What you will learn:

We have all been the subject of a predictive computer algorithms of the form: "If you liked X, then you may like Y." Music and movie streaming sites and on-line shopping sites routinely analyze our previous listening, viewing, and shopping habits, compares them with other users, and then makes recommendations for us. Many of us have been subjected to a predictive algorithm of the form "If you are like X, then we may not give you a loan or a job." Banks and employers routinely make lending and hiring decisions based on comparing your personal attributes with those of others. And, if you've recently had a run-in with the criminal justice system in many parts of the world, you may have been subjected to a predictive algorithm of the form "If you are like X, then you may go to jail." These predictive algorithms are designed to remove implicit and explicit bias in critical decision making. These algorithms, however, have also been accused of reflecting and amplifying past racial and gender injustices. We evaluate the claim that predictive computer algorithms are more accurate and fair than people tasked with making similar decisions. We also evaluate, and explain, the presence of racial bias in predictive algorithms used in the criminal justice system and discuss the broader applications of turning over key decision making to AI systems.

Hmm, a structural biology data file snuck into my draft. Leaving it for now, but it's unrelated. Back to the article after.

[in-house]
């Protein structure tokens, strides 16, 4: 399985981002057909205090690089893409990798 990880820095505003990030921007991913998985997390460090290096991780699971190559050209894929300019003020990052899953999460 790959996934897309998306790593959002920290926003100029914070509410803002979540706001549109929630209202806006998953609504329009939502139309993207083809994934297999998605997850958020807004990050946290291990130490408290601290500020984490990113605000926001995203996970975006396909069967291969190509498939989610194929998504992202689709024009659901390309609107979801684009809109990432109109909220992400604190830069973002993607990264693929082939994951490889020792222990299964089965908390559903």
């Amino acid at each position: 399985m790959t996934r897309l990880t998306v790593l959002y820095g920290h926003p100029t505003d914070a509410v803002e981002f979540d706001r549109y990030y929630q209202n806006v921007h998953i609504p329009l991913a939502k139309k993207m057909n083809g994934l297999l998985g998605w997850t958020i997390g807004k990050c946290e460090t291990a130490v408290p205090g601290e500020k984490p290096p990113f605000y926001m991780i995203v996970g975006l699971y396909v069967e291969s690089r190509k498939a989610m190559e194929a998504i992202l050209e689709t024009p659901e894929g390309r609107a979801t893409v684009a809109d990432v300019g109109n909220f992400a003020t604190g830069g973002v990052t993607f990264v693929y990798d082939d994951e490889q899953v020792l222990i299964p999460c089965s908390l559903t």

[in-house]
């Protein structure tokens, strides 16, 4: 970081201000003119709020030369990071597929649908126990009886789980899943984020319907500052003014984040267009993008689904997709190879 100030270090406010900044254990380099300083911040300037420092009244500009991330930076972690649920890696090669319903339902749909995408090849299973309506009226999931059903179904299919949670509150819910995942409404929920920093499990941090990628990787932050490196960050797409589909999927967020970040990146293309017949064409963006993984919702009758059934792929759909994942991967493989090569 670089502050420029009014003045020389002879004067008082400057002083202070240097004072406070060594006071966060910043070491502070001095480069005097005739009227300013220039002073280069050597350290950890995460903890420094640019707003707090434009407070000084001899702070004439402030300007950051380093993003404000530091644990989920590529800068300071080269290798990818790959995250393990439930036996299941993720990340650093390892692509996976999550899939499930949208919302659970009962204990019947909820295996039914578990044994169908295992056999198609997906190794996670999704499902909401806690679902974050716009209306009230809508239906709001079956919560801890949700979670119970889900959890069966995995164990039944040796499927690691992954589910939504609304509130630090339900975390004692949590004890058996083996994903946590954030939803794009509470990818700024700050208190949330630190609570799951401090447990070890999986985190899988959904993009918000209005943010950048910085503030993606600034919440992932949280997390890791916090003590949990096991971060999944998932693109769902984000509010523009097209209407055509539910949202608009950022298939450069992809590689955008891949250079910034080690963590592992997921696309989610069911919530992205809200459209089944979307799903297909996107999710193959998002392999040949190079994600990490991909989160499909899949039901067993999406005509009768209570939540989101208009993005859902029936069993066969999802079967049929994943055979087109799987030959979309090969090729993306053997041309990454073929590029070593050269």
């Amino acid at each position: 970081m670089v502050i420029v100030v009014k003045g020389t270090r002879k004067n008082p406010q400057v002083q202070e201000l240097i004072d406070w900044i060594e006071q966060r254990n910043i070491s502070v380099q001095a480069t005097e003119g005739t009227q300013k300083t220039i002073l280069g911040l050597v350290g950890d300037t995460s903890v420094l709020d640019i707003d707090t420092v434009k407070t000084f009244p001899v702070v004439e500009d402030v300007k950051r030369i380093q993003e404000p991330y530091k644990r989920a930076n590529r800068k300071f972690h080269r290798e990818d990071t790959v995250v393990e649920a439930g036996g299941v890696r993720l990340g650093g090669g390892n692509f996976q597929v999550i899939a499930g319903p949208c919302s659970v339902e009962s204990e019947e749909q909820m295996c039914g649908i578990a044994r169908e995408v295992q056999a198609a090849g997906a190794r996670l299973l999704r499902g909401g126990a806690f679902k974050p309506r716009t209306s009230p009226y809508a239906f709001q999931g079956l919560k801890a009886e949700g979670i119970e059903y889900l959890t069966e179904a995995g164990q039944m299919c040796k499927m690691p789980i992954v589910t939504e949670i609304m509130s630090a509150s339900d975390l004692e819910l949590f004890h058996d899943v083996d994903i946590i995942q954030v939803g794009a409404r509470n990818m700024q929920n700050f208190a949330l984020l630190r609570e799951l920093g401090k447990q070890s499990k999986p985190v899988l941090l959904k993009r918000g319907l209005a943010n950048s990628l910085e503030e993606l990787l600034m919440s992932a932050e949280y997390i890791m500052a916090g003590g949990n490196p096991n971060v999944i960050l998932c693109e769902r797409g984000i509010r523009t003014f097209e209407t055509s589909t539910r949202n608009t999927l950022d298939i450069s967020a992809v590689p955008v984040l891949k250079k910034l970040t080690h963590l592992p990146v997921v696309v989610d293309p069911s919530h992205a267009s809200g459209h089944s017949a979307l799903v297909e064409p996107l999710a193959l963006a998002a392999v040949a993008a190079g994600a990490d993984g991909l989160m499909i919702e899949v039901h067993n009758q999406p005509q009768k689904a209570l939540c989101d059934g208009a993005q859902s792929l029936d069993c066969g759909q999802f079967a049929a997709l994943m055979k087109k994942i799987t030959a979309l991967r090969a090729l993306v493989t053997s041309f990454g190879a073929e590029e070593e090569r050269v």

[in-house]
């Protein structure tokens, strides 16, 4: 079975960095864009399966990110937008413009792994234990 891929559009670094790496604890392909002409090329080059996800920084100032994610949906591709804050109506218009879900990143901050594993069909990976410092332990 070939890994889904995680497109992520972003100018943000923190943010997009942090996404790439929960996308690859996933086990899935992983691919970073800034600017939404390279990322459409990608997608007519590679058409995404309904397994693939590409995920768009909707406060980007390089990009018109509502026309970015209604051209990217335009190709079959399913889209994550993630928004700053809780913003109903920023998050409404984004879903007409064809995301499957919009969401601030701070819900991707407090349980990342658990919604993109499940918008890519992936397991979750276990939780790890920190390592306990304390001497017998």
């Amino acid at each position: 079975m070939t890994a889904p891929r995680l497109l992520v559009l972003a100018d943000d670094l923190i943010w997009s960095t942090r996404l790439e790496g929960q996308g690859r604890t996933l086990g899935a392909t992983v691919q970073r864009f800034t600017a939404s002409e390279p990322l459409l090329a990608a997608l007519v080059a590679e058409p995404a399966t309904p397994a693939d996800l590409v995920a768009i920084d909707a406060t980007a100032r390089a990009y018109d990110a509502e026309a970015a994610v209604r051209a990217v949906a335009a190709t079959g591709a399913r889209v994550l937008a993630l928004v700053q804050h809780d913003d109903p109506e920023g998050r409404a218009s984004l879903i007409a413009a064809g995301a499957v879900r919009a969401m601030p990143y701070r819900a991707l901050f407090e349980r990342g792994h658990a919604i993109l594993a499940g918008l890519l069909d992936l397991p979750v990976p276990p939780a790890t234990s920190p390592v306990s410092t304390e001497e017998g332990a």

About the instructor:

I am a Professor at the University of California, Berkeley with a joint appointment in Electrical Engineering & Computer Sciences and the School of Information. My research focuses on digital forensics, forensic science, misinformation, image analysis, and human perception. I received my undergraduate degree in Computer Science and Applied Mathematics from the University of Rochester in 1989, my M.S. in Computer Science from SUNY Albany in 1992, and my Ph.D. in Computer Science from the University of Pennsylvania in 1997. Following a two-year post-doctoral fellowship in Brain and Cognitive Sciences at MIT, I joined the faculty at Dartmouth College in 1999 where I remained until 2019. I am the recipient of an Alfred P. Sloan Fellowship, a John Simon Guggenheim Fellowship, and am a Fellow of the National Academy of Inventors.
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Suggested Length60 min
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